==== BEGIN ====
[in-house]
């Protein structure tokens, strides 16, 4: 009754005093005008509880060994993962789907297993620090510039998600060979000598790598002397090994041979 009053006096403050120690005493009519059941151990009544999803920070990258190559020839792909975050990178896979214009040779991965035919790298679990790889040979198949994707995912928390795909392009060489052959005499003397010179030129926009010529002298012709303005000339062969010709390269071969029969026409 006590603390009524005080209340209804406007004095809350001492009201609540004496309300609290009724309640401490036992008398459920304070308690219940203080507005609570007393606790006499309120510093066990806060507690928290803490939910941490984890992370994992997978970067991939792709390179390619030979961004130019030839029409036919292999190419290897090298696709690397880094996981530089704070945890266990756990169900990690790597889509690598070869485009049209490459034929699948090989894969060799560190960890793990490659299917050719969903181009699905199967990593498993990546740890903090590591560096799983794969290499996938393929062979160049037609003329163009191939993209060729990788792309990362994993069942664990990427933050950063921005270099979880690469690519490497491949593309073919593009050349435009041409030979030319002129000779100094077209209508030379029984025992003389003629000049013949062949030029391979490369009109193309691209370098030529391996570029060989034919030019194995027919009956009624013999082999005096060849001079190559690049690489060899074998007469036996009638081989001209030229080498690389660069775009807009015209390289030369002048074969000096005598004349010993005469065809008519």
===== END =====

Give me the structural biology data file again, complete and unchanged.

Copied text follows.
[in-house]
């Protein structure tokens, strides 16, 4: 009754005093005008509880060994993962789907297993620090510039998600060979000598790598002397090994041979 009053006096403050120690005493009519059941151990009544999803920070990258190559020839792909975050990178896979214009040779991965035919790298679990790889040979198949994707995912928390795909392009060489052959005499003397010179030129926009010529002298012709303005000339062969010709390269071969029969026409 006590603390009524005080209340209804406007004095809350001492009201609540004496309300609290009724309640401490036992008398459920304070308690219940203080507005609570007393606790006499309120510093066990806060507690928290803490939910941490984890992370994992997978970067991939792709390179390619030979961004130019030839029409036919292999190419290897090298696709690397880094996981530089704070945890266990756990169900990690790597889509690598070869485009049209490459034929699948090989894969060799560190960890793990490659299917050719969903181009699905199967990593498993990546740890903090590591560096799983794969290499996938393929062979160049037609003329163009191939993209060729990788792309990362994993069942664990990427933050950063921005270099979880690469690519490497491949593309073919593009050349435009041409030979030319002129000779100094077209209508030379029984025992003389003629000049013949062949030029391979490369009109193309691209370098030529391996570029060989034919030019194995027919009956009624013999082999005096060849001079190559690049690489060899074998007469036996009638081989001209030229080498690389660069775009807009015209390289030369002048074969000096005598004349010993005469065809008519």